Supermarkets under fire over drop in British sourcing
Leading supermarkets have once again come under fire from farming leaders over the volumes of British meat on their shelves.
Farmers are outraged after Eblex’s recently published Beef and Lamb Watch figures for October revealed a further drop in the percentage of British meat on retail shelves.
Asda, Tesco, Sainsbury’s and Somerfield have been singled out as particular offenders. From October 2008 to October 2009, Asda dropped the stocking of British beef on its shelves from 64% to only 42%. Similar changes were seen in Sainsbury’s (down from 81% British to 73%) and Somerfield (down from 71% to 61%).
National Beef Association (NBA) director Kim Haywood branded the change in Asda’s commitment to British beef as “disturbing”. She pointed out that when the NBA highlighted the drop of UK meat on Asda’s shelves in September, the retail giant told the press that the figures were “wildly inaccurate” and “totally understated” its commitment to UK origin beef.
“So far there is no sign that Asda has increased the volume of UK beef on offer or confirmed its strenuous vocal commitment to UK beef,” she said. “Among the big supermarket chains it appears to remain, by some way, the least loyal to British beef.”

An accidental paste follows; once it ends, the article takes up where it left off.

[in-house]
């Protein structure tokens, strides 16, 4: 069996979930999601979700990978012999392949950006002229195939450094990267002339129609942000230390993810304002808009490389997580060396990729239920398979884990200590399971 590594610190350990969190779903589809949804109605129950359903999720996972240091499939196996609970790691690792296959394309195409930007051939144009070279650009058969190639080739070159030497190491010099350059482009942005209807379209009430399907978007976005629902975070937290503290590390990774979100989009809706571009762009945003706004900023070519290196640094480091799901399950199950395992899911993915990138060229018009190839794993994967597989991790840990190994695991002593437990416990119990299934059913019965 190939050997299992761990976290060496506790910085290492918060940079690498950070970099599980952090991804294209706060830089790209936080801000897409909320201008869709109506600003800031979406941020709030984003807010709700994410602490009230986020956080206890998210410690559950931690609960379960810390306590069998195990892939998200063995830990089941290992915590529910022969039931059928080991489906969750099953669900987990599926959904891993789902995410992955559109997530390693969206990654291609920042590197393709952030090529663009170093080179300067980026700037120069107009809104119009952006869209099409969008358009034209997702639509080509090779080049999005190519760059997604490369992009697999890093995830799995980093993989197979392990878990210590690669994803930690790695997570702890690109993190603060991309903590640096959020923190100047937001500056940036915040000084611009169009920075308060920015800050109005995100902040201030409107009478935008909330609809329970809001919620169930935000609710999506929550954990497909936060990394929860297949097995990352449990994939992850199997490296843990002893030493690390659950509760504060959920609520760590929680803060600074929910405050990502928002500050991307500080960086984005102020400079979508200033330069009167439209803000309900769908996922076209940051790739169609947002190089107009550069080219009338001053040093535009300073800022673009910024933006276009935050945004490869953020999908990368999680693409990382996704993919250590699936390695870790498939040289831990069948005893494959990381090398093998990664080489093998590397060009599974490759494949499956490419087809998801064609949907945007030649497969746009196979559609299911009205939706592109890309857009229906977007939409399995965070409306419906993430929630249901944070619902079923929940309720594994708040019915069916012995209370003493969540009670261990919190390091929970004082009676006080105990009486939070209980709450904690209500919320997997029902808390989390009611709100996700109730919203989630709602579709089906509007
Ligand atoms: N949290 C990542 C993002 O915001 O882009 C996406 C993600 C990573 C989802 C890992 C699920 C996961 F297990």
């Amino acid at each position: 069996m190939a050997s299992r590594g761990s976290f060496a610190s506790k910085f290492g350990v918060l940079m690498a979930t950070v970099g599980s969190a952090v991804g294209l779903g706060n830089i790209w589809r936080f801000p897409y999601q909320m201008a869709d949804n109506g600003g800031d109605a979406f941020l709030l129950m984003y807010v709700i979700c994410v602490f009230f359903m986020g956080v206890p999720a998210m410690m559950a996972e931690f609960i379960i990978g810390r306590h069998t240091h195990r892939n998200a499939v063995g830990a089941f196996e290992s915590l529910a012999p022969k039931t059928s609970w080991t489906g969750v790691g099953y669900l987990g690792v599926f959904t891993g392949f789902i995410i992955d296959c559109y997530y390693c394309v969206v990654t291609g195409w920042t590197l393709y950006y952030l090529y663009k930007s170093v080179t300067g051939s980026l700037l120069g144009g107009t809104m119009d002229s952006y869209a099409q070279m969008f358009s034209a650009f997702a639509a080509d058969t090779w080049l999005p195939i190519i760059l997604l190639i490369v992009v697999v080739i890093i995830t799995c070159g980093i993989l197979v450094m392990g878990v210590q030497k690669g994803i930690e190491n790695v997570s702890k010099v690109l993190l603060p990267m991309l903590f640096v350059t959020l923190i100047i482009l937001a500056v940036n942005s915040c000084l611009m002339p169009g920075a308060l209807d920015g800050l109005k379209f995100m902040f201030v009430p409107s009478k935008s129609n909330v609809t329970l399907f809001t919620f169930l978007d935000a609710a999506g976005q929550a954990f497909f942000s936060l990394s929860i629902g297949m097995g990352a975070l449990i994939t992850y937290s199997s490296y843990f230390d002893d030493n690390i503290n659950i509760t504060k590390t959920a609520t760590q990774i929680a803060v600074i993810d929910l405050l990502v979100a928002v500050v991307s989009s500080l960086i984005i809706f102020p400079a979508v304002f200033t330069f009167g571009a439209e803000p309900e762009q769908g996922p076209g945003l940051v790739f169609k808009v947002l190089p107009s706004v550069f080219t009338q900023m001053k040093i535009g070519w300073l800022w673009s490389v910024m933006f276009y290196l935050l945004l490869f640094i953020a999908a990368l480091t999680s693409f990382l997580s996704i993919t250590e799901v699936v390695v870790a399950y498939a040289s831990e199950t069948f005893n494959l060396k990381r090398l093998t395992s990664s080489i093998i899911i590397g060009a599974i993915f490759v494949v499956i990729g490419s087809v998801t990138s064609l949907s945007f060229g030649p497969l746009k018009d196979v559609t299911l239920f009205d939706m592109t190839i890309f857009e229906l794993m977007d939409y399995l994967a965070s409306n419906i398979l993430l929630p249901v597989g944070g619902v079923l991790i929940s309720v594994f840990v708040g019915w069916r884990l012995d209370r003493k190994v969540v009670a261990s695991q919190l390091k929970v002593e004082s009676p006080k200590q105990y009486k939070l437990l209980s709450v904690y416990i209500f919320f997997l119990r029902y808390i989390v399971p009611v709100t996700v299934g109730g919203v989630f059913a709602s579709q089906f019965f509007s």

Asda also came under fire from the NFU, who said that it was “very disappointing” that the retailer, along with Tesco, failed to stock 100% British lamb during the autumn months.
NFU livestock board chairman Alistair Mackintosh said: “I think it is unacceptable that major retailers are placing foreign lamb on the shelves during the autumn months, when domestic supply is plentiful,” he said.
“British lamb is produced to some of the highest standards of quality and safety in the world. Consumers recognise this quality and British producers are ideally placed to meet domestic demand.”
Both the NFU and NBA acknowledged the efforts of The Co-operative, Marks & Spencer, Morrisons, Waitrose and Budgens, which have maintained their 100% commitment to British meat. They pointed out that even hard discounters such as Lidl and Aldi are close to stocking exclusively UK-sourced meat.
“If some of the retailers can source 100% British beef and lamb, then I don’t see why they all can’t,” said Mackintosh.
The farming groups called on all major retailers to commit to British meat and help reverse dropping domestic production.
“Pledges from supermarkets to stock as much British beef and lamb as possible send out the correct messages to producers to invest in production,” Mackintosh said.
The Eblex Beef and Lamb Watch survey covers 12 retail chains, and 240 stores in total each phase. Store visits are conducted by a store auditing agency on behalf of the levy board.